Eric Thames is a legend in Korea, now he's restarting his career with the Brewers
- Eric Thames is getting another shot in the big leagues after establishing himself as a legend in Korean baseball.
This story appears in the March 27 issue of Sports Illustrated. To subscribe, click here.
The Babe Ruth of Korea is a Jesuit prep school graduate who is built like Terry Crews, wears a beard down to his chest, and was nicknamed God. But Eric Thames’s rock star life in Changwon reached its most outrageous point one late night last year.
“I was on a date,” he says. “We were on the street kissing, and a fan came up, hit me on the shoulder and was like, ‘Hey, can you sign?’ I’m like, ‘I’m with a girl right now! Get out of here.’ I was blown away.
“Wouldn’t matter if it was six in the morning, three in the morning, a dark alley or what. It was crazy. Because of my look—the beard, the tattoos—and because of what I did on the field, I couldn’t go anywhere.”
This year Thames said goodbye to South Korea, where for the past three seasons he put up video game numbers for the NC Dinos (.348 with 124 homers in 388 games), to take his second crack at fame in major league baseball. His first stint here, in which he bounced among the Toronto, Seattle, Baltimore and Houston organizations, was nondescript. Now, at age 30, he has a rebuilt swing, a newly found love of meditation and visualization, and the security of a three-year, $16 million contract to play first base for the Brewers.
“Our expectation is for him to be a productive major league player,” says Brewers general manager David Stearns, who not only signed him without anyone from the organization scouting him in person but also cut Chris Carter, the 2016 NL home run champion, to make room for him. “There’s a wide range of outcomes, and we recognize that.”
Like Cecil Fielder, who left for Japan in 1989 because of sporadic playing time and production in the majors (.243 with 31 home runs in 220 games), Thames (.250, 21 HRs in 181 games) left for Korea after the 2013 season to play every day and for a better paycheck. His slash line there for three seasons (.348/.450/.720) resembles the career slash line for Ruth (.342/.474/.690). Korean fans, who bestowed the God nickname on him, loved Thames as much for his outsized personality as for his home runs. He was so popular he had his own line of watches. Thames wore metallic gold arm and leg guards and celebrated home runs with a choreographed two-man skit that ended with a teammate tugging his beard and the two of them spinning on their heels to give a military-style salute to the home fans.
“Uh, not here,” says Thames, who this spring wore white body armor. “You want me to get hit in the ribs?”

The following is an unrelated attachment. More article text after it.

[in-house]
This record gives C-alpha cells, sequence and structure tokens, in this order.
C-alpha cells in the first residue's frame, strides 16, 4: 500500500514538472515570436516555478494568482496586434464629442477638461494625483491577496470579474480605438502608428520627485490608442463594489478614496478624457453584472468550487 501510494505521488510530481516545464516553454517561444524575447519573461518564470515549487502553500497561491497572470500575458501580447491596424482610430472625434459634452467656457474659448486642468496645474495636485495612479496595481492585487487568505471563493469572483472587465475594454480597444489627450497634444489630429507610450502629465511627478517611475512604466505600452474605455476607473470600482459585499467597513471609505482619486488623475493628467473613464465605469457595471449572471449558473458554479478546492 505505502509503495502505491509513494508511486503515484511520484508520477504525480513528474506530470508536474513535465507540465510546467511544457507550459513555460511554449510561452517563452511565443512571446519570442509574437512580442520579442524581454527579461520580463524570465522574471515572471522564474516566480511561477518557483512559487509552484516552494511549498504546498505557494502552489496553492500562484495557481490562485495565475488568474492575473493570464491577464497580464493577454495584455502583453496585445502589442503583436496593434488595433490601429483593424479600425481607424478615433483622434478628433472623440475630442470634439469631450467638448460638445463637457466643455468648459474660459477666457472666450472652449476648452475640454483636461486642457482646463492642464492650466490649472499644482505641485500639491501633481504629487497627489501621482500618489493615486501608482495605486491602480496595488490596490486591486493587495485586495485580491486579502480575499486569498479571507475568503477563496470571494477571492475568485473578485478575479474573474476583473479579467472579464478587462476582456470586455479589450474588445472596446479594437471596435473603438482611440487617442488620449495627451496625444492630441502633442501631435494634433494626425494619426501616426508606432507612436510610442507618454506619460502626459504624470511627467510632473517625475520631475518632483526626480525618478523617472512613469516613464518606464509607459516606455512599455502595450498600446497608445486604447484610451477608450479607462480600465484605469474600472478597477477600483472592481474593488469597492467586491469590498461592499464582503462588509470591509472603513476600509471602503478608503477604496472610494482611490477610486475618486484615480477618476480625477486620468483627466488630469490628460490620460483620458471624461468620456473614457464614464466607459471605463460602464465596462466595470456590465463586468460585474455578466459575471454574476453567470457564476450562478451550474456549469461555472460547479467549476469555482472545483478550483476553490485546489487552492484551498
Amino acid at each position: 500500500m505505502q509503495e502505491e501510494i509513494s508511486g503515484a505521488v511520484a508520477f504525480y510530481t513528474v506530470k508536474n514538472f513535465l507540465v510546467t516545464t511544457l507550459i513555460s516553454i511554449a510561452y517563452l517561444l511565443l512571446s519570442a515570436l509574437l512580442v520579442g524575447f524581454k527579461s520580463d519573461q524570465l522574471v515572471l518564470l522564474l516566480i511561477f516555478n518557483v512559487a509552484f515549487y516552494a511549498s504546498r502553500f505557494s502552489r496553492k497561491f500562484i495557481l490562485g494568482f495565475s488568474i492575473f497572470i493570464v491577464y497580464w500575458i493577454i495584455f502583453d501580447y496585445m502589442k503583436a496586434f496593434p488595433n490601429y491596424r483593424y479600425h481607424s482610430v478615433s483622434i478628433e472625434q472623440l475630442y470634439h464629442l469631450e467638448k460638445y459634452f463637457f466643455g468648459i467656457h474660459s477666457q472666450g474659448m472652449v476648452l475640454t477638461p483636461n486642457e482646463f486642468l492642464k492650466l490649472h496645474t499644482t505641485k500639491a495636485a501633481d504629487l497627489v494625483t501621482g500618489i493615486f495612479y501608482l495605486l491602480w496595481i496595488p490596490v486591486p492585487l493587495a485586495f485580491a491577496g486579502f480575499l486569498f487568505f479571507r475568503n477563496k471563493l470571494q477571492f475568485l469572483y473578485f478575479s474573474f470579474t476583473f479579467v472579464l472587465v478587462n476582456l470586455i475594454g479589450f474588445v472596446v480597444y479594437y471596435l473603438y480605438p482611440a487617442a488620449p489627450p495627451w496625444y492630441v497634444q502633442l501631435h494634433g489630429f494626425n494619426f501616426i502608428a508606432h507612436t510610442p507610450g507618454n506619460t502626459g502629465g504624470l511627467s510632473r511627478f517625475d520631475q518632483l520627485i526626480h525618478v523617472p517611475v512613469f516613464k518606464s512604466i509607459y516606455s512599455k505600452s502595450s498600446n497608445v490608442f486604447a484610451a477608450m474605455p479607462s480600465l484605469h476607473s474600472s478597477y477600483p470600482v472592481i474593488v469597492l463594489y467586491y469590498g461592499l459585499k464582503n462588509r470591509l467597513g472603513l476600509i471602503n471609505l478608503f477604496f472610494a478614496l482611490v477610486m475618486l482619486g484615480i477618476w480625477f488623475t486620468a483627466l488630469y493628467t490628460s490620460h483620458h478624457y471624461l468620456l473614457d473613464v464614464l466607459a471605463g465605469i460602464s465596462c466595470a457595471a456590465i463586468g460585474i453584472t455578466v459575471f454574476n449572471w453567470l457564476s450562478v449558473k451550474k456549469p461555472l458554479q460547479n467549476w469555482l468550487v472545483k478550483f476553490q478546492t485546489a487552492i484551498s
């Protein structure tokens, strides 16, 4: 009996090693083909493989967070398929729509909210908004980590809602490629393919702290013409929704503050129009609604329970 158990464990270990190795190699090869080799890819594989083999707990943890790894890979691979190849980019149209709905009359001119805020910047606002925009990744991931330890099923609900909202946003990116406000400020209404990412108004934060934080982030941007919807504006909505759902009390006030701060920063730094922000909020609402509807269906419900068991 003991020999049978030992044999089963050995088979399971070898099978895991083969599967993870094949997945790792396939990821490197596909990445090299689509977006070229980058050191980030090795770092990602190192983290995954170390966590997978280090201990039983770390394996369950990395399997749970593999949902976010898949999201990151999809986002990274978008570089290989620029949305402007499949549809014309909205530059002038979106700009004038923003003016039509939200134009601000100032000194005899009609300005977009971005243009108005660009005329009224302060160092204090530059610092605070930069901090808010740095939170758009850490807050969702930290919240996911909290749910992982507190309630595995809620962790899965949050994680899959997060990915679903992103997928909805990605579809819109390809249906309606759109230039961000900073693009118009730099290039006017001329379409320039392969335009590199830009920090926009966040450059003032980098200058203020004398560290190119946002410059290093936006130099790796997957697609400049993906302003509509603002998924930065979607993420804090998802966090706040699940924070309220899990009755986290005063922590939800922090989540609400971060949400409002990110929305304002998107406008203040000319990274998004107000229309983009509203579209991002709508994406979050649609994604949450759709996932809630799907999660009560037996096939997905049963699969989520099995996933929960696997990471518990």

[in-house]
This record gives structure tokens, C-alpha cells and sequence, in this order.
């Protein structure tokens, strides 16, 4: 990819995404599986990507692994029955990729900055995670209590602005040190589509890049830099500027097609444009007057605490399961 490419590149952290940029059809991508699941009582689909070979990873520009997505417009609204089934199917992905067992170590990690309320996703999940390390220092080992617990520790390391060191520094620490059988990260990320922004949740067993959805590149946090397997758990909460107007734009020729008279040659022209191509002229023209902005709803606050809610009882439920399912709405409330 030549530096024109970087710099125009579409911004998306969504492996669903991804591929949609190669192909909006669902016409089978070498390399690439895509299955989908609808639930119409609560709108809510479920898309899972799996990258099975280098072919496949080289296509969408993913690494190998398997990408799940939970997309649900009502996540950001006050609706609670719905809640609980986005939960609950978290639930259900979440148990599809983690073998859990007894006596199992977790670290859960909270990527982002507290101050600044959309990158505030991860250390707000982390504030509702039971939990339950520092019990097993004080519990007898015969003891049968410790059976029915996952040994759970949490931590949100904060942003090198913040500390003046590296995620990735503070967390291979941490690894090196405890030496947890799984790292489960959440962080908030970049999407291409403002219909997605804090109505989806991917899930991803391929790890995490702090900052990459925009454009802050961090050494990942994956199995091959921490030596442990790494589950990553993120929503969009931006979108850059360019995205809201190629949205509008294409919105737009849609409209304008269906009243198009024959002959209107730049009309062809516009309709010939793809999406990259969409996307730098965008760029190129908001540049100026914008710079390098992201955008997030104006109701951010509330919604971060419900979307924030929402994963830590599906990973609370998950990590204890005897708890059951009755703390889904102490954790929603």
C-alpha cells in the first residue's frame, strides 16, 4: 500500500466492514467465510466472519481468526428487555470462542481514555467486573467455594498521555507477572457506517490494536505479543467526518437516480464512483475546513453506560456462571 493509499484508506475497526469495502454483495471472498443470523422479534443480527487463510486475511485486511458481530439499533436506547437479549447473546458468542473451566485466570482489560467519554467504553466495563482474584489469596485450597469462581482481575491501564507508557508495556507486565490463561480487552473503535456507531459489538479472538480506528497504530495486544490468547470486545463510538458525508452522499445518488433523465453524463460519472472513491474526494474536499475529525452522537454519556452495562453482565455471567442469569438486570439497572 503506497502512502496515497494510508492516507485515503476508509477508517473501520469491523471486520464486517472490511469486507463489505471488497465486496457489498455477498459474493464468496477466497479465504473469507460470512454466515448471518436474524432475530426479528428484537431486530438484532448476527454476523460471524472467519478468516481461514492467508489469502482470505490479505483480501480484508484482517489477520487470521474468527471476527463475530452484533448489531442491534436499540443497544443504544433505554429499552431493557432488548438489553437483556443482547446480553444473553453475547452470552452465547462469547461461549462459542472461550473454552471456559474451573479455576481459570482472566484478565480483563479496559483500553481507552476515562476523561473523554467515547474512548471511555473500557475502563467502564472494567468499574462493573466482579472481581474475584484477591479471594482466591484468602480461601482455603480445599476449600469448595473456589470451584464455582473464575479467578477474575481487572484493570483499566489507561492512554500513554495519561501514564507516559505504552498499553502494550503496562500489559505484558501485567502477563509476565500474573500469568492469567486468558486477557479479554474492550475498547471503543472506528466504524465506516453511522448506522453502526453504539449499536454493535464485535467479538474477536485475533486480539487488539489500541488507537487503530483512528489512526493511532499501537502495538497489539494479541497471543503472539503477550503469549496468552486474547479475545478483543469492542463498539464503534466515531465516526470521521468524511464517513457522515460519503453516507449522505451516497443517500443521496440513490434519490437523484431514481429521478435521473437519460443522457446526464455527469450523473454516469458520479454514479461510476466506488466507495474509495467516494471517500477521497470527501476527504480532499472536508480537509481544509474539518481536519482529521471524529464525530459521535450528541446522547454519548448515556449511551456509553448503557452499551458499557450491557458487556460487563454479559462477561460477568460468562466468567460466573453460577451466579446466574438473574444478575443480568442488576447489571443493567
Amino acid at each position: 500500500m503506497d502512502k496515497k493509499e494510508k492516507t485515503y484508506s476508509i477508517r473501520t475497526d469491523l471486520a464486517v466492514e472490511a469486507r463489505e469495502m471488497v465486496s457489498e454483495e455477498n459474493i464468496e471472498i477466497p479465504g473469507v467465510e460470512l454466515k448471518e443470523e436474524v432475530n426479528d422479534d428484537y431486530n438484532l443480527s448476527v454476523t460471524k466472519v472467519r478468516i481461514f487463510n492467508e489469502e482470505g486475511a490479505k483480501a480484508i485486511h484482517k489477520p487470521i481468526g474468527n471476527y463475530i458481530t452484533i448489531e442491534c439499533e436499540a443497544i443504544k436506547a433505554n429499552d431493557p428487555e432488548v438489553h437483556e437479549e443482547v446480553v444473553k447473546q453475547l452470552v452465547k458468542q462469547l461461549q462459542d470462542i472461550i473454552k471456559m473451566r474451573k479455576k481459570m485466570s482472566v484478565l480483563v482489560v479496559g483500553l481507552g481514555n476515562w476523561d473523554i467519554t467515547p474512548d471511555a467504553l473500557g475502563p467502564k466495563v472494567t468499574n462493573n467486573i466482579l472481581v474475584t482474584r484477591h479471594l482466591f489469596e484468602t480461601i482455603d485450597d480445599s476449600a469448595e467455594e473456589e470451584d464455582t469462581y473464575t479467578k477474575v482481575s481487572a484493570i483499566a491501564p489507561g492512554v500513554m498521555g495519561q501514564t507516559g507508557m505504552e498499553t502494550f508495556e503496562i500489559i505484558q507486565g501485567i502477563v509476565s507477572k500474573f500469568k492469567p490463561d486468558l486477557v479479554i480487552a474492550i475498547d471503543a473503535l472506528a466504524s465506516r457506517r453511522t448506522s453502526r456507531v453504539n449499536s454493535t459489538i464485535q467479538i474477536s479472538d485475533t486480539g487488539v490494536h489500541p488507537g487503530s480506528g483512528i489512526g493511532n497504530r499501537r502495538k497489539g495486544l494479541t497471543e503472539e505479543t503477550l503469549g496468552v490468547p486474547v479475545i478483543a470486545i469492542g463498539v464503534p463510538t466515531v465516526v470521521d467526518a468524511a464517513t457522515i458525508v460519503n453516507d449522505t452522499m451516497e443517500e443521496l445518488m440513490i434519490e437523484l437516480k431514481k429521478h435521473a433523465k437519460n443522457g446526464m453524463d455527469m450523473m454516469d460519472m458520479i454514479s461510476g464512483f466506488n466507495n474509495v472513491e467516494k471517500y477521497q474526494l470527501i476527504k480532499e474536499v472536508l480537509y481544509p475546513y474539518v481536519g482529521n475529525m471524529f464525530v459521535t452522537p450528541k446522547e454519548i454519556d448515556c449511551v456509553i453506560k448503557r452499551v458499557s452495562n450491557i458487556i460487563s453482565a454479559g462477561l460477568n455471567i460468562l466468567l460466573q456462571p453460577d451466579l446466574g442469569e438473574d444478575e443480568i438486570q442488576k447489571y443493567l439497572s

Says Brewers outfielder Ryan Braun, “Our fans are going to love him. I mean, look at the way he’s built. The guy’s ripped. It’s sick. All he needs to do is walk past the weight room, look in, and he gets even bigger and more shredded.”
When Fielder returned from Japan at age 26, he hit 51 home runs and drove in 132 runs for the 1990 Tigers. One projection model, Steamer, forecasts Thames to slug .515 this season—better than Kris Bryant. But he will see more velocity than he saw in Korea, bigger ballparks and a more grueling schedule. (Though some aspects of MLB life are healthier: “Over there, they all smoke,” says Thames. “There’s a fifth-inning smoke break. A two-minute break. The umpires run in, the coaches run in, they all just go to their little spots, smoke, and they all walk out. It smells like a casino in the locker room.”)
Says Brewers manager Craig Counsell, “What we saw on tape was he made an adjustment to his swing. It’s flatter. Players should be rooting for him. It opens up a whole new avenue for second chances.”
On April 5, 2012, Thames was the Opening Day leftfielder for the Blue Jays. Over the next 20 months, he bounced from Toronto to Las Vegas to Seattle to Tacoma to Sarasota to Norfolk to Oklahoma City to Caracas to Changwon. Asked why he gave up celebrity for Milwaukee, Thames said, “The challenge. I knew if I stayed, yeah, the money would have been great. Good environment.
“But I knew if I stayed I’d always ask myself, If I came back here, what would have happened? Because I’m not the same player I was.”
Already improbable, his journey now has another twist. Where will it take him? As his many fans in Korea might regard it, God is in the details. ±